Is Juicing Bad for Your Teeth?

From people looking to lose weight and cleanse their system to those just trying to get in more fruits and veggies, many have turned to juicing at home. Juicers have grown to be a common small appliance for the average consumer to have around, and many use their juicer on a regular basis. While juicing may have its obvious advantages, you may be wondering of juicing is hard on your teeth. In truth, juicing can have its obvious advantages, but may also have a few downfalls for the overall health of your smile. Here is a look at a few things to consider.

Certain types of juices may cause stains on your teeth.

Some juices are naturally highly acidic, which can be hard on the enamel of your teeth, but some juices have dark or vibrant colors that may leave stains as well. Beets, some berries, and even leafy greens like kale and spinach have the potential to cause stains. Make sure you drink water to rinse your mouth directly after drinking the juice, and you may even consider drinking some juices through a straw.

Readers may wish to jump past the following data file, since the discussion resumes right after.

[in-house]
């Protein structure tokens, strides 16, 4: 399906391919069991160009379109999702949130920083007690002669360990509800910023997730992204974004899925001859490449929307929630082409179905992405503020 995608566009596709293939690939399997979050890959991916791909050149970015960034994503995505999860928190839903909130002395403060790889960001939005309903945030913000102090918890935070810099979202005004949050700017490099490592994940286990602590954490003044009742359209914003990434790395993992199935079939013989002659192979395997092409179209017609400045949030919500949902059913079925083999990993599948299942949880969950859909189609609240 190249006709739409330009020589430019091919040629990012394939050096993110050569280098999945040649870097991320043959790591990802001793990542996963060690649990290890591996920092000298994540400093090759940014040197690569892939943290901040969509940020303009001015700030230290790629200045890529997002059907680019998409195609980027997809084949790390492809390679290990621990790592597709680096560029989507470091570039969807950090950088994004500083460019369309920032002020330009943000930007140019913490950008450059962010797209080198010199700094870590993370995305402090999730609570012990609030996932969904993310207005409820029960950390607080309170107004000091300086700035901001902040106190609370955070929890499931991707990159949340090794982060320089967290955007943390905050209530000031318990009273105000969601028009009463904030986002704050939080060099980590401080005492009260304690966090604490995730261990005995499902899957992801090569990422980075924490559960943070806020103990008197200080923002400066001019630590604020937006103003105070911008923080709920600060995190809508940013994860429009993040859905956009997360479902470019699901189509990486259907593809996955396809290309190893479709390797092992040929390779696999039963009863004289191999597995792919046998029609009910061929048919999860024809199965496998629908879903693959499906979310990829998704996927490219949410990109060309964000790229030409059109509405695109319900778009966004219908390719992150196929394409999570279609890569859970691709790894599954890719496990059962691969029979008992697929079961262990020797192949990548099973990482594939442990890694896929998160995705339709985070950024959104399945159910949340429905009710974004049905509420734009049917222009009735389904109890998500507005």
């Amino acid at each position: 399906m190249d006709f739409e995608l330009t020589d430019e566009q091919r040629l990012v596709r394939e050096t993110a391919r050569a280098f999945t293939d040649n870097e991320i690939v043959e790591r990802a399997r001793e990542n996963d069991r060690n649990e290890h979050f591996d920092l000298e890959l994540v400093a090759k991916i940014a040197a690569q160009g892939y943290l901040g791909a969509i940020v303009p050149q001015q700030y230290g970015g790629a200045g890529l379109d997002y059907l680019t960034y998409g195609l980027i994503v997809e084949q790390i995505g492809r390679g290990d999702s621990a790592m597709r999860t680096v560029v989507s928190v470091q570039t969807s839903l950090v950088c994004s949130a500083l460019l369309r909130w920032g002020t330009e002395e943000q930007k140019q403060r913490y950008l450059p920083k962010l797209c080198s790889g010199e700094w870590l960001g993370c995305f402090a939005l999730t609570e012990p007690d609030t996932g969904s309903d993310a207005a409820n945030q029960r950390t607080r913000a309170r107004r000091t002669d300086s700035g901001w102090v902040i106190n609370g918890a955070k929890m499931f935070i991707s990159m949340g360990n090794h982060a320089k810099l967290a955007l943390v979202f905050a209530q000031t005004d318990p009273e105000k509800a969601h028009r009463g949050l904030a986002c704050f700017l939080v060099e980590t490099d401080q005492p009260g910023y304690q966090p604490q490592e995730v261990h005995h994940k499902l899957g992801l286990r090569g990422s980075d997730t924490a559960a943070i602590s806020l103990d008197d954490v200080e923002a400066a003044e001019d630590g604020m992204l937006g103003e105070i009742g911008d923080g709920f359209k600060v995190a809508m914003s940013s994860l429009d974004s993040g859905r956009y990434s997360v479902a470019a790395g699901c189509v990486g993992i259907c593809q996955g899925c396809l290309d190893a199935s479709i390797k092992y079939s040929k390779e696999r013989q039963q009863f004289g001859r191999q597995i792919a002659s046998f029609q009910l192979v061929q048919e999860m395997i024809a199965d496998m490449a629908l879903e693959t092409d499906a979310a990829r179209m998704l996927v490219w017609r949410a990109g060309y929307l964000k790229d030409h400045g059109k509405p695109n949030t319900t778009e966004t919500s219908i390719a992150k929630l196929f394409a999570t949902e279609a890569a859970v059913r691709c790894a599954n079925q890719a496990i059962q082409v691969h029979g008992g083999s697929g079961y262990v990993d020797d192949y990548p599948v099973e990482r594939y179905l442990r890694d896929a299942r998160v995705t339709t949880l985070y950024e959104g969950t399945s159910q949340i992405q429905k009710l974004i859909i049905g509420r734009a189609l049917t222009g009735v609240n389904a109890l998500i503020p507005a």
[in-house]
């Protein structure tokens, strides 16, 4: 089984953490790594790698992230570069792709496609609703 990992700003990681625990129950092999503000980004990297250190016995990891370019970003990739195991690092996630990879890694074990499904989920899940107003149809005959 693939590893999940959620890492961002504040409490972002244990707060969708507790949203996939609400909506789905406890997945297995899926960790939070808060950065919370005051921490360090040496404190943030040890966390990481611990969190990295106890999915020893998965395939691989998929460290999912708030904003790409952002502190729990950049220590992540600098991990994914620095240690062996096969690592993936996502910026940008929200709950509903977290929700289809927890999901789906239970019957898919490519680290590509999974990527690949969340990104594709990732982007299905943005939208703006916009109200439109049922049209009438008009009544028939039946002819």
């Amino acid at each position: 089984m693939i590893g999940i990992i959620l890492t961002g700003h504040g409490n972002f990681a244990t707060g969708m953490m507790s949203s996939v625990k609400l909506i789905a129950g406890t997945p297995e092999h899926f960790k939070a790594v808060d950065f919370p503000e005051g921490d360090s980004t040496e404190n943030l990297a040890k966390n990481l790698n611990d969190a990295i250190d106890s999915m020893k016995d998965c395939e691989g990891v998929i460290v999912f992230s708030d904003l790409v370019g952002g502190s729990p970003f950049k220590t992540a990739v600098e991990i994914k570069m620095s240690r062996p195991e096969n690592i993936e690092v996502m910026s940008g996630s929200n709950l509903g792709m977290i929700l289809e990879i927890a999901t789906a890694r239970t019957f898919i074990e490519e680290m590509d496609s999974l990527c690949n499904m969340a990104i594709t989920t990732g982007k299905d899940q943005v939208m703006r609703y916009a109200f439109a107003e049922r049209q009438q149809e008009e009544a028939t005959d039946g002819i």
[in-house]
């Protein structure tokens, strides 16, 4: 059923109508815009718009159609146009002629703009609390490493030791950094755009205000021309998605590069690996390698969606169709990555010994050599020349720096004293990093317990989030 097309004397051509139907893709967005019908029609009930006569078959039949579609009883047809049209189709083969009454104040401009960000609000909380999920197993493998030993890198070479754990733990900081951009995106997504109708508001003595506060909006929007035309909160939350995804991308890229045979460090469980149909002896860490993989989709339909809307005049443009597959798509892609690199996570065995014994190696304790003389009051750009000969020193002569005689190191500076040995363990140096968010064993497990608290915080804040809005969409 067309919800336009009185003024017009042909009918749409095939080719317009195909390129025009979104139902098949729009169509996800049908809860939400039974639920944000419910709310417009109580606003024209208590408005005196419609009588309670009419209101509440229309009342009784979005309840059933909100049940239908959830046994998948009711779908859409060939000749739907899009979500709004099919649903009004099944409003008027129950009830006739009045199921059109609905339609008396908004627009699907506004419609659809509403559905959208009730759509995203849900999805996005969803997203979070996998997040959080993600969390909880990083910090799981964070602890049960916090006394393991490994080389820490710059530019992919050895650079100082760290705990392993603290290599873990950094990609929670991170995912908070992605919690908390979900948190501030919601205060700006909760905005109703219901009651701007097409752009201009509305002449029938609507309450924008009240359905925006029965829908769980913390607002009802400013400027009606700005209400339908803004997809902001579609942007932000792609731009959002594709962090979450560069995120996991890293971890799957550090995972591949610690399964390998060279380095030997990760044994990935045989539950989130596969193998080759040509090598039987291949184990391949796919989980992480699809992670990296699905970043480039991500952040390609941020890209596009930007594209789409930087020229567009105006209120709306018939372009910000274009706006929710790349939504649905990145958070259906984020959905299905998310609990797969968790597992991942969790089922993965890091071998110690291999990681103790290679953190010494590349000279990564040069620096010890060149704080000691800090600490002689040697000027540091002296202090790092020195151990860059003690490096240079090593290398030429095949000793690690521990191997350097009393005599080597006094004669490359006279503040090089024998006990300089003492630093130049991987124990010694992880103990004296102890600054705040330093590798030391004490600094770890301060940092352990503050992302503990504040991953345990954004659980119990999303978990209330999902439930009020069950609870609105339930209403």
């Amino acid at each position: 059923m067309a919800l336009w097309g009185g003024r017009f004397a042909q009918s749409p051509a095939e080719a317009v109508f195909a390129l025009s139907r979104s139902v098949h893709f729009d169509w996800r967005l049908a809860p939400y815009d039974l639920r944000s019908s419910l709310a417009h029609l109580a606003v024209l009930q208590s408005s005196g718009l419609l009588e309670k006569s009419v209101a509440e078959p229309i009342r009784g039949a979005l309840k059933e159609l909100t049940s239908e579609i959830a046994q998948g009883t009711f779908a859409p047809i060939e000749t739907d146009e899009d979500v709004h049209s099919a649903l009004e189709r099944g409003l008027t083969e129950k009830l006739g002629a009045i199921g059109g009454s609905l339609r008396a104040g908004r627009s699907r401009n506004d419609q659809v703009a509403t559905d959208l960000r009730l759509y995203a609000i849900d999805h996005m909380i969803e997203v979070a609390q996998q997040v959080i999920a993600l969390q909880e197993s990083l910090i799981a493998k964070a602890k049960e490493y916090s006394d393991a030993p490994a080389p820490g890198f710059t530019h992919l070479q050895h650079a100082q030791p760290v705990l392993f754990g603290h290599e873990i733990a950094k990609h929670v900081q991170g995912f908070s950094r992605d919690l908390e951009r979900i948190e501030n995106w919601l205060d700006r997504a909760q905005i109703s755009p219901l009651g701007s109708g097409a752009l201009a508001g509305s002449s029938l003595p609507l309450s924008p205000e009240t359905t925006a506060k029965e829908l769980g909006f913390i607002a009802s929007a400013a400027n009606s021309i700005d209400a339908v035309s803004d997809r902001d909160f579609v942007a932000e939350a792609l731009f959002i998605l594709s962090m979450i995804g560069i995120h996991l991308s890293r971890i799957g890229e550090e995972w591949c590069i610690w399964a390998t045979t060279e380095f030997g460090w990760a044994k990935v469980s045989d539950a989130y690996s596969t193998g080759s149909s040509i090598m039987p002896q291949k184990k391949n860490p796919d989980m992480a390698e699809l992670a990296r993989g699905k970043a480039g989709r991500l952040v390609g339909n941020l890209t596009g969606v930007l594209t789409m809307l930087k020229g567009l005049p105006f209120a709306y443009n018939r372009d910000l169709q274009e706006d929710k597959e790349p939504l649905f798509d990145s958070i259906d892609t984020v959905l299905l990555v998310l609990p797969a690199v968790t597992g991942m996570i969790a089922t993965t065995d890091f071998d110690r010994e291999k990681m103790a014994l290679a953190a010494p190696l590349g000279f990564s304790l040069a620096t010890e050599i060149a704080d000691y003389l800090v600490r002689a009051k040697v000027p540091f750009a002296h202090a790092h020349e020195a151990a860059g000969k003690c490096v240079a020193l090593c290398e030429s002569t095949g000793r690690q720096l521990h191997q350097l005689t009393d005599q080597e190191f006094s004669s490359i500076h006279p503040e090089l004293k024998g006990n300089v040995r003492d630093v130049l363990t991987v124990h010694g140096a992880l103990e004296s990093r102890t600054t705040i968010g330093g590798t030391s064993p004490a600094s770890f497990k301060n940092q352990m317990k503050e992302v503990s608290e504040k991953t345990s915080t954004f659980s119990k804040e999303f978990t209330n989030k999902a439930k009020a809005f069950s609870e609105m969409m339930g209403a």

Drinking juice means you miss out on teeth-cleaning fiber.

Fruits and veggies are naturally full of fiber. As you chew, fiber sloughs away the plaque on your teeth as you chew. If you break down these foods in a juicer, you are essentially removing the fiber from the equation, which means you won’t get that same action. It is a good idea to brush after consuming your juice for this reason, but wait a bit to do so to give some of the acids time to neutralize so the brushing does not harm your tooth enamel.

Watch out for the sugar content in some juice recipes.

A common misconception is that all-natural sugar is good for your body. However, even too much sugar derived from fruits can be a bad thing for your body and your teeth. If you are plucking juice recipes off the internet, pay careful attention to what the ingredients are and how much sugar is in each. Two apples, a handful of grapes, a carrot, and a beet may only give you a glass of juice, but it may also deliver a whopping amount of sugar as well. As a reference, one apple has as much as 19 grams of sugar. Try to keep the sugar content of your juices as low as palatable, and drink plenty of water after juice consumption to wash away excess sugars.

Talk to a Reseda Dentist About Your Dental Health

Even the seemingly healthy routines you follow daily can pose dangers for your teeth. If you are a regular juicer, be extra vigilant about your oral health care routine, and get regular dental checkups. Reach out to us at Canby Dental in Reseda, CA to schedule an appointment.


0 replies

Leave a Reply

Want to join the discussion?
Feel free to contribute!

Leave a Reply

Your email address will not be published. Required fields are marked *